• Searching for dealers – nearly 5,000 dealerships across the UK offer Motability. You would be able to talk to a Motability specialist at any of them and test drives can be arranged
  • Ordering a vehicle – which can be done online.

Motability provide a vehicle for up to 5 years, so you would need to try and think ahead about what you may need to be able to drive the same vehicle for that length of time. Your OT is the best person to advise you. Motability also need to make sure that you would be happy and confident with the controls before they are installed.

Motability – Phone 0300 456 4566

Local authorities administer the Blue Badge system which entitles people with severe mobility problems to parking concessions. These may apply to on street parking and might include free use of parking meters and pay-and-display bays. Some areas might also offer exemption from toll charges.

Apply for a Blue Badge >

Blue Badge Scheme – information from your local council >

Apply for a Blue Badge – Scotland >

Driving Theory Test  – anyone must take and pass a driving theory test before booking their practical test. There is a cost and the test has to be taken at a driving theory test centre. You can take it from your 16th birthday if you get, or have applied for, the enhanced rate of the mobility component of the Personal Independence Payment (PIP).

Preparing for the Theory Test – there are two parts: a multiple-choice section and hazard perception

Book Your Theory Test – this online form will take you through questions about any access needs or other needs you have that will need to be met by the test centre for you to take the theory test.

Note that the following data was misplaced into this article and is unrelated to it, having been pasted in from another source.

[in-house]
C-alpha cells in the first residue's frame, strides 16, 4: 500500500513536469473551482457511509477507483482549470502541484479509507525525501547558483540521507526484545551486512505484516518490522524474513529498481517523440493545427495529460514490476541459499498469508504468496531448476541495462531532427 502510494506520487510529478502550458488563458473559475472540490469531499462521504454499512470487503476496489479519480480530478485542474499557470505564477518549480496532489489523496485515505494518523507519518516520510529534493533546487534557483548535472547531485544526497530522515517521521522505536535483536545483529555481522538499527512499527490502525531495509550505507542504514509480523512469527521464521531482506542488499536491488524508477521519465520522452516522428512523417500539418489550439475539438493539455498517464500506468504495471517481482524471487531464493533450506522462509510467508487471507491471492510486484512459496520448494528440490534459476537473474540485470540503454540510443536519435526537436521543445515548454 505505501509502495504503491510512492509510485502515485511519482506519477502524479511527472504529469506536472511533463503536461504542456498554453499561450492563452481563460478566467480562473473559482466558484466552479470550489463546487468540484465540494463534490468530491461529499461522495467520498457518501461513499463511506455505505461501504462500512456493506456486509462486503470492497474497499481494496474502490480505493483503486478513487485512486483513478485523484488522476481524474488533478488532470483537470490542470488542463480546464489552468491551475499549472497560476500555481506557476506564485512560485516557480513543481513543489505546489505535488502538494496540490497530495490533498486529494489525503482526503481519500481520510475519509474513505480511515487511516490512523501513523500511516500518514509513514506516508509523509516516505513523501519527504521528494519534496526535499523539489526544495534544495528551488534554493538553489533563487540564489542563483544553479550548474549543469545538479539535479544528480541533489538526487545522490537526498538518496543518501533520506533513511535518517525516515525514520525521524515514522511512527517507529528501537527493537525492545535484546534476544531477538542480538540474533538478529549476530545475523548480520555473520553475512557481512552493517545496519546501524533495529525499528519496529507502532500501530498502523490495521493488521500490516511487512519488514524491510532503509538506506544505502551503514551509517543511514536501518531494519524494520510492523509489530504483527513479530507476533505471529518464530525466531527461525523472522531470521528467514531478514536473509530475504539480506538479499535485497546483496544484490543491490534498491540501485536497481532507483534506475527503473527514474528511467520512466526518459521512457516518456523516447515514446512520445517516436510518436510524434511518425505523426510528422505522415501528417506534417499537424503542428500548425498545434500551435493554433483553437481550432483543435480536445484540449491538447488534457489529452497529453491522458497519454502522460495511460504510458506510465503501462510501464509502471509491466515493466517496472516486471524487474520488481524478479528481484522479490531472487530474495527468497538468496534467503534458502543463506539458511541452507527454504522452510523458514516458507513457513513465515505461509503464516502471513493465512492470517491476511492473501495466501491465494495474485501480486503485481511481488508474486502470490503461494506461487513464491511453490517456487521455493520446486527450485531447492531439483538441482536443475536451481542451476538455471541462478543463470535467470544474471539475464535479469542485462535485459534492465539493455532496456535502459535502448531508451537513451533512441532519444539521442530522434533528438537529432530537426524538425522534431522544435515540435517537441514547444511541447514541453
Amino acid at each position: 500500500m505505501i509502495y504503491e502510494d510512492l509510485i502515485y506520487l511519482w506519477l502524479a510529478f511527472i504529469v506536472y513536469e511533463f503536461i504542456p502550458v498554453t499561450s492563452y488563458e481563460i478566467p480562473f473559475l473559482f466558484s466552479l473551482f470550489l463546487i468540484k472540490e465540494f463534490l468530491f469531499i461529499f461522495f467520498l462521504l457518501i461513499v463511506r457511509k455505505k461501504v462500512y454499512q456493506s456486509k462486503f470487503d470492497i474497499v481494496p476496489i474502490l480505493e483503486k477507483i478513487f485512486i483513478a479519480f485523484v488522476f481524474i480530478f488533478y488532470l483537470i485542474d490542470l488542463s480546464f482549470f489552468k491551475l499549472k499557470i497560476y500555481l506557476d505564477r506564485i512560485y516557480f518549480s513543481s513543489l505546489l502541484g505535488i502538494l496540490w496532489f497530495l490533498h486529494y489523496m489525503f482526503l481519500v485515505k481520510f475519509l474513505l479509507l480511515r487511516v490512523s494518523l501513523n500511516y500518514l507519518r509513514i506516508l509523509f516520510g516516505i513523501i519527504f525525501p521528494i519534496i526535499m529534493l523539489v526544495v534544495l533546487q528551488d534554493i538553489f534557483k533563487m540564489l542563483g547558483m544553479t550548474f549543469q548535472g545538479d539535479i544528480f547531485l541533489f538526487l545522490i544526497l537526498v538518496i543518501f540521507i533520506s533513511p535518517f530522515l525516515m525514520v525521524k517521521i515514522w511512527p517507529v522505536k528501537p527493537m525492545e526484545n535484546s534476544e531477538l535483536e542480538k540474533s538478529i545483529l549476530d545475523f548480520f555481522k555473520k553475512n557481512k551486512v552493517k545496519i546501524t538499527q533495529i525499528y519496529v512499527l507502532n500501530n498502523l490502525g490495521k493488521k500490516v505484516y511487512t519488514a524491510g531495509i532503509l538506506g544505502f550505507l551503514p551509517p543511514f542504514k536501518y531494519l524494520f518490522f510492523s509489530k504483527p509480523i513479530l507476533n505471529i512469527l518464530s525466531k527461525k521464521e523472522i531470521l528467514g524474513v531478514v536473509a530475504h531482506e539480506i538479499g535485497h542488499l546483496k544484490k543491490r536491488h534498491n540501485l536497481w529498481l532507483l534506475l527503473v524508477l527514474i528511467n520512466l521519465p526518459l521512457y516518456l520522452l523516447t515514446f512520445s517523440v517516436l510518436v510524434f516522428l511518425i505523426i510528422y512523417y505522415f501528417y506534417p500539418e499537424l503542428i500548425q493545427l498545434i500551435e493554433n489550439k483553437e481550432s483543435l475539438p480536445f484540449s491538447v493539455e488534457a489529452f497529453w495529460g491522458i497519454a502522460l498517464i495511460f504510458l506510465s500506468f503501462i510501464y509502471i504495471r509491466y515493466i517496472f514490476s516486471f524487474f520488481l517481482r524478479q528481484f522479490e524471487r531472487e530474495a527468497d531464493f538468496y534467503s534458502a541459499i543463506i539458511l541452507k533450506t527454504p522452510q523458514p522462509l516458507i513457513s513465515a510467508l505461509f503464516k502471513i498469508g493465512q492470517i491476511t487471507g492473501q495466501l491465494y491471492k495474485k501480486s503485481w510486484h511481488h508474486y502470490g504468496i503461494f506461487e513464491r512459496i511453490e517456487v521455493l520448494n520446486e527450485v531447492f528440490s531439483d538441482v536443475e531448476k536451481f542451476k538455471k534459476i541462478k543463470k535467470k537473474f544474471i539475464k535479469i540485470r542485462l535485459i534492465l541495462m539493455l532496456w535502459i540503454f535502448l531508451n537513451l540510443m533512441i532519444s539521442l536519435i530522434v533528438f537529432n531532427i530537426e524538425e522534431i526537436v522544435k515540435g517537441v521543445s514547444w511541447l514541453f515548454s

Once you’ve passed the theory test (and it’s not uncommon to have to try more than once or twice), you have two years to pass the practical test. If you let it go longer than this, you have to take it again.

It can be helpful to learn and take the test in your own car, and for some of you who are going to need very individual adaptations, this may be essential. It’s probably worth finding someone to teach you who has taught other disabled people.

Gov.UK / finding a driving instructor and lessons

Disability Driving Instructors – Phone 0844 800 7355 – advice on how to start learning to drive and finding a driving instructor.

Motability – if you’re eligible they might help pay for some of your driving lessons. Phone 0300 456 4566 or go to: Motability – Driving Lessons

Gov.UK / Driving Test – Cars – gives an overview.

When you book your test, you will need to advise the Test Centre of your disability. Your driving instructor will help you.


Pass Plus – a 6-hour training course you could take to further improve your skills.

Disabled Motoring UK is a charity working with government and businesses across the UK to improve parking, refuelling, and access provision for disabled people.